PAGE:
Saturday, 17 August 2013

The Faithful Surgeon


After receiving my third skin graft on the right side of my head, I went to get all of the bandages removed. This time I wasn't in the fancy private hospital with the Scary Room where they do all of these things, I was at a Social Security Hospital where everyone is just crammed into the hallways, looking like the walking wounded after some terrible man-made event, waiting noisily for their turn. At the SS, the doctors are expected to see one patient every seven minutes, chop chop, they are not allowed the privacy or the time to be gentle and helpful as they are in the private hospital. I am a big baby at the hospital. By some strange coincidence the doctor I had had at the fancy private hospital was my surgeon at this SS hospital for this repair on my scalp. He was doing an internship on burn patients. I was very lucky because not only had he operated on me 23 times before, we had developed sort of a rather jolly relationship. As he went to remove the bandages I started to wail and as he grabbed a likely looking bit of tape and began to pull slowly I screamed all the louder with each and every pull. So he looked at my daughter Amber, shrugged in an expressive and soulful way, said “what the hell” and just went wrench! After a moment's shocked silence I screamed so loud that doctors and staff from all of the adjoining surgeries poured into the room to see what was the problem. My Doctor, Javier, just looked cool and said laconically “don't worry she is always like this” and they departed with strange looks and troubled thoughts about this new young doctor. He asked me if I had never had my legs waxed and I told him no, so he said I had now. After he finished the curing of my wounds he said to Amber and myself to be sure to say in a loud voice as we were leaving the office: “ Well! Isn't he the best doctor you have ever had, and so gentle?”.
We had lot of giggles together over the years. He was the surgeon that often used to hold my hand when I went to sleep on the operating table, remember 23 operations there, mostly with him in attendance and then four more times with him again at the state hospital before he had to return to his fancy practice at the other place. After one surgery I remember he came in and said “so that is how much you love me, as soon as you are asleep you let go of my hand” At the beginning of the next operation when they were just about to put me to sleep he held my hand as usual but this time I brought out a tube of Super Glue and said that this time I wouldn't let go. The whole thing was very funny, gallows’s humor perhaps, obviously I couldn't use the glue – he needed his hands for operating but we all had a good laugh.

Saturday, 27 July 2013

Some Biographical Material

Somebody is writing a book about my disease - Wegener's Granulomatosis - my attempts to keep alive with horseback riding and therapy, and my life in general. The book is to be called 'Riding for my Life'. Here's an introductory piece sent to the biographer:
 
My name is Barbara Louise Napier my maiden name was Beaumont. I was born in San Jose California in 1953. I was 60 a couple of weeks ago but I feel 30 most of the time. I am 5'9", 126lbs with very thick light brown hair. Good thing I have so much hair because when I lost the side of my head, I had enough to cover the bare spot. I moved almost every year because my father was a scientist for IBM. My main home was the Bay Area from San Francisco to Santa Cruz. I spent elementary school in England and a year in Spain in 1963. I married at 21 to my high school jerk. I don't know how women let themselves believe that they aren't worth anything and how these men can get that idea into their heads. I had a University education and that bothered him. His dream was to be a drug dealer when he grew up. I worked and supported the family. I have already written about him elsewhere so I won't go into any more detail. He was never home and always out with other women that is why it was a surprise when I found out that I was pregnant. I had a little girl Jessica Erin and the two of us lived happily at home alone. Three years later I was pregnant again, another little girl, Amber Nicole. I had not seen my husband in a week or so when I had her and the house was full of druggies and young women so I hid with my girls in the back room of the house. I told him they had to leave. They didn't, so when my youngest daughter was three weeks old I moved in with my parents and that is where I stayed until I moved here. I was a psychology major specializing in Learning Disabilities, and had then gone to work in a school with aphasic preschoolers. I was doing that for seven years. I started to train dogs for the deaf and before I finished I moved to this little village in Spain. I didn't speak the language and I had two tiny children and a Great Dane. My parents owned a farm here so I had a roof over my head and the rest was up to me but it was worth it to get away from that horrible man, not that I saw him much. We had the best life you could imagine. Everything was very primitive. You will read about that on my blogs.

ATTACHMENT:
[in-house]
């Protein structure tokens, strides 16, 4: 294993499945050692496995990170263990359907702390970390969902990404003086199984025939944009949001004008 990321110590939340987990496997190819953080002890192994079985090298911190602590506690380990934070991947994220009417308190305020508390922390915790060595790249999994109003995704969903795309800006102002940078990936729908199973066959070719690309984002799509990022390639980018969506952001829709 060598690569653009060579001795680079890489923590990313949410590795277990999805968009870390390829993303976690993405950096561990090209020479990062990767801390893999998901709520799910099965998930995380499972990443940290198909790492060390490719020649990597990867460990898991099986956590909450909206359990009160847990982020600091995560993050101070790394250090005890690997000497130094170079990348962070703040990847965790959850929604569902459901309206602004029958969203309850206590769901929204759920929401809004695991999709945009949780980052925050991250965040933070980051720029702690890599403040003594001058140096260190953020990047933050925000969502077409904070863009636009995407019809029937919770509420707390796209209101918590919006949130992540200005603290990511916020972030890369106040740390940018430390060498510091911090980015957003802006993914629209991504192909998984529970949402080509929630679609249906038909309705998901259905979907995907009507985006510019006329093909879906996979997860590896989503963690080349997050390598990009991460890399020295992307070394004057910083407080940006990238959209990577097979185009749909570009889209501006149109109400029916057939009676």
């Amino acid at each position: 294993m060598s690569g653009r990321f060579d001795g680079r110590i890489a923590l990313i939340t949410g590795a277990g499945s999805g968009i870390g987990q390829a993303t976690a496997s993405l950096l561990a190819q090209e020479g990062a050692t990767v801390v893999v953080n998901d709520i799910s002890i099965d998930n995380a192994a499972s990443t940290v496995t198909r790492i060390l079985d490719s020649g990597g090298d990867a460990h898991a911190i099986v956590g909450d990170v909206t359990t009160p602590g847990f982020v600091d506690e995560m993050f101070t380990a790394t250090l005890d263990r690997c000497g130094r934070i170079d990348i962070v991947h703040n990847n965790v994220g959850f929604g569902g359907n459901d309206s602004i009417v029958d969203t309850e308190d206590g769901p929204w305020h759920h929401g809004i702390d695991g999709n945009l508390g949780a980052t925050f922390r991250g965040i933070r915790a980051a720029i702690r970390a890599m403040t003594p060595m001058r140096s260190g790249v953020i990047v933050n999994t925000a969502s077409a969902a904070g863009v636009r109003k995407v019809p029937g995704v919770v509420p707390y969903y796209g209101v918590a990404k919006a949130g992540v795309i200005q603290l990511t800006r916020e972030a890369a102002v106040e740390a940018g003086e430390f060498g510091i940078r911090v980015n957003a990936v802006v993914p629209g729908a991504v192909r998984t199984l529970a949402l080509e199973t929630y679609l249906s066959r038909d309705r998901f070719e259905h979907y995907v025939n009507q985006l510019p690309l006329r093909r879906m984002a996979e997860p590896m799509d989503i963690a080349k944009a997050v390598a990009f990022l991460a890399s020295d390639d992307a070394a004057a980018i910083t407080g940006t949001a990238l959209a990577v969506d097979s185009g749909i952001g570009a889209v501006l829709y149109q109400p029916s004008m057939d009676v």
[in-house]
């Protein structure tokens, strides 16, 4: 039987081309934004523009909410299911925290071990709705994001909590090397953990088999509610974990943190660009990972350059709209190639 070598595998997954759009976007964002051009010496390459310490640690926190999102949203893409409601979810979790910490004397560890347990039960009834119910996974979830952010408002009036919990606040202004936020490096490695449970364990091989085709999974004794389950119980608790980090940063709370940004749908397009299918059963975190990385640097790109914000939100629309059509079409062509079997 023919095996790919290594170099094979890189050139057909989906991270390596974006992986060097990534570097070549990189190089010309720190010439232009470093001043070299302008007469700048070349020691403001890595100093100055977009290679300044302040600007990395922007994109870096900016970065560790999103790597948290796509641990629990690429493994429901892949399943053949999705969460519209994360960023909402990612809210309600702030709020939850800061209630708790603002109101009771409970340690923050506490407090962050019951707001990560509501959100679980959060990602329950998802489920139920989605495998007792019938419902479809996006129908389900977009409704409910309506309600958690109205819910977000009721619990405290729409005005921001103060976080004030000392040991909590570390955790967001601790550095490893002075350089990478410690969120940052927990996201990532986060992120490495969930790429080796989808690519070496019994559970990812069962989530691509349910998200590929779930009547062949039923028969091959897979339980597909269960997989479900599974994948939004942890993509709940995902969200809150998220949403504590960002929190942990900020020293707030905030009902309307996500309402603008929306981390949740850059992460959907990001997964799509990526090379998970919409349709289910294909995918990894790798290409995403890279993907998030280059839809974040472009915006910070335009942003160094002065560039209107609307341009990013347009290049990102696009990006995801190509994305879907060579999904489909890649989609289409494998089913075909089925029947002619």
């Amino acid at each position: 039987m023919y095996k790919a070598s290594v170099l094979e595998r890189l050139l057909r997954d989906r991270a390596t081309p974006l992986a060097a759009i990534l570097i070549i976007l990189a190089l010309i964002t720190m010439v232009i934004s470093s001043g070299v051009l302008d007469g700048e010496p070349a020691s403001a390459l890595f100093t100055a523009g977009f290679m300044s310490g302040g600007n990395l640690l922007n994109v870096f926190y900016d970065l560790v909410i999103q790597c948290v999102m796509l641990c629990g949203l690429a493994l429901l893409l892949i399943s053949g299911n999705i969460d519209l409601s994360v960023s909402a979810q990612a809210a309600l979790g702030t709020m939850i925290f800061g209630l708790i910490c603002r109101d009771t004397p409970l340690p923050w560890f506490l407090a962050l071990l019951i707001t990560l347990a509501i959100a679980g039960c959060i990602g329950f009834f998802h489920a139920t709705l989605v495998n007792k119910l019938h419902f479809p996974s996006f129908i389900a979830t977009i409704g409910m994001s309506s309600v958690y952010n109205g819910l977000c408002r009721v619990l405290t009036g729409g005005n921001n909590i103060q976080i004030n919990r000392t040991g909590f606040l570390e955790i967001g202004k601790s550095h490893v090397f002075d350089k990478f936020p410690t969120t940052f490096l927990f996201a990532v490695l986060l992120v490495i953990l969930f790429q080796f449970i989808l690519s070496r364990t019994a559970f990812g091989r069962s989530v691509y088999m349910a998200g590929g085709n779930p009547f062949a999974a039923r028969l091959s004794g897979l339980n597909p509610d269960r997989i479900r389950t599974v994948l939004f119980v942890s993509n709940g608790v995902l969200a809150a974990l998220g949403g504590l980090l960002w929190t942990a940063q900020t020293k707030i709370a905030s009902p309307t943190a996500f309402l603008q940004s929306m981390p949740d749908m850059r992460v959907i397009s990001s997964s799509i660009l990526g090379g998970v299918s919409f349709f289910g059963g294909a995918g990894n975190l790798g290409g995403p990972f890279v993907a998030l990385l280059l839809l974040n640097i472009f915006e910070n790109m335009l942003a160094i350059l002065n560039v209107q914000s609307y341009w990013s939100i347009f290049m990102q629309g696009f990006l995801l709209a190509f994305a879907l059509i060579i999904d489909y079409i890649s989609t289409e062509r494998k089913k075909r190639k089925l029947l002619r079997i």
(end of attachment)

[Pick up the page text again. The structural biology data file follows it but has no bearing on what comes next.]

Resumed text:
I met an English Blue Blooded man, his parents came here at the same time as mine and there were not many young people. We got together, married in Gibraltar, had a boy, Daniel William in 1985, and have had a fantastic relationship ever since. The girls took his name, they were never officially adopted because the father wouldn't allow it but even their passports are in the name of Napier, all of their school stuff also. Everything they own is in the name of Napier. My husband's name is Lenox Napier, the girls call him Daddy. They met their biological father when they were about nine. Hated him and have never spoken of him again. Lenox is their daddy for sure and they love him to pieces. I bought the farm adjoining my parents so the children could just run from one place to the other with no traffic or anything. We lived in that house until Lenox' father died and since his house was so much bigger and had a pool we thought it wise to move there. It was a move of less than a kilometre. I was forced to let my brothers live in my house with no rent eventually I had to give it to the older one to keep peace in the family but if it was ever sold he would take out his money and me mine and then we would share the profit. That didn't happen. He recently sold the house for a fortune and I didn't get a penny. When my mother was mentally ill the two brothers got her to change the will and keep me and my sister (the only family who stayed in America) out. They now own everything and won't even pay back the loans that we gave them to get through the bad times. My older brother is dying so everything will go to my little brother who is a shaven headed tattooed biker who wants to kill us as if it was us that stole the entire inheritance from them!